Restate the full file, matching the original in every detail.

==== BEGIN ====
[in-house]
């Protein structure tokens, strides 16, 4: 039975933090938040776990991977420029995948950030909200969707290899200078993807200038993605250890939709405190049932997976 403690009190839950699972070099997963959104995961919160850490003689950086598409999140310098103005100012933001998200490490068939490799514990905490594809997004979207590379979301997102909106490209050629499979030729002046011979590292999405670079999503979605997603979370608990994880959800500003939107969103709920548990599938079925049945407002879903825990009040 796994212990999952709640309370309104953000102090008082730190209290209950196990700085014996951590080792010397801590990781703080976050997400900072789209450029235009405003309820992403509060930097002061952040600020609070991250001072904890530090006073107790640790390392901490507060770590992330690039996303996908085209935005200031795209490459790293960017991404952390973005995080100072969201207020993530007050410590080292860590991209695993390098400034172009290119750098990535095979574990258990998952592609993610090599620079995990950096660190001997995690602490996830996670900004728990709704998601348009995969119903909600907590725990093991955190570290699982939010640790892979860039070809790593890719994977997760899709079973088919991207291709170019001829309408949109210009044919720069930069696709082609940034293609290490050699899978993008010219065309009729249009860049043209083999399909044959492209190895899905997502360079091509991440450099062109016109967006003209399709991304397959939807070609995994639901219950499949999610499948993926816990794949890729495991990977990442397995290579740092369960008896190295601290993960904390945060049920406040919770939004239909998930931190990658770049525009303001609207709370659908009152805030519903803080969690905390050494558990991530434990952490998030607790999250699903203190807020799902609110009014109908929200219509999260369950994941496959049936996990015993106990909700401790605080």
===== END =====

[in-house]
């Protein structure tokens, strides 16, 4: 039975933090938040776990991977420029995948950030909200969707290899200078993807200038993605250890939709405190049932997976 403690009190839950699972070099997963959104995961919160850490003689950086598409999140310098103005100012933001998200490490068939490799514990905490594809997004979207590379979301997102909106490209050629499979030729002046011979590292999405670079999503979605997603979370608990994880959800500003939107969103709920548990599938079925049945407002879903825990009040 796994212990999952709640309370309104953000102090008082730190209290209950196990700085014996951590080792010397801590990781703080976050997400900072789209450029235009405003309820992403509060930097002061952040600020609070991250001072904890530090006073107790640790390392901490507060770590992330690039996303996908085209935005200031795209490459790293960017991404952390973005995080100072969201207020993530007050410590080292860590991209695993390098400034172009290119750098990535095979574990258990998952592609993610090599620079995990950096660190001997995690602490996830996670900004728990709704998601348009995969119903909600907590725990093991955190570290699982939010640790892979860039070809790593890719994977997760899709079973088919991207291709170019001829309408949109210009044919720069930069696709082609940034293609290490050699899978993008010219065309009729249009860049043209083999399909044959492209190895899905997502360079091509991440450099062109016109967006003209399709991304397959939807070609995994639901219950499949999610499948993926816990794949890729495991990977990442397995290579740092369960008896190295601290993960904390945060049920406040919770939004239909998930931190990658770049525009303001609207709370659908009152805030519903803080969690905390050494558990991530434990952490998030607790999250699903203190807020799902609110009014109908929200219509999260369950994941496959049936996990015993106990909700401790605080």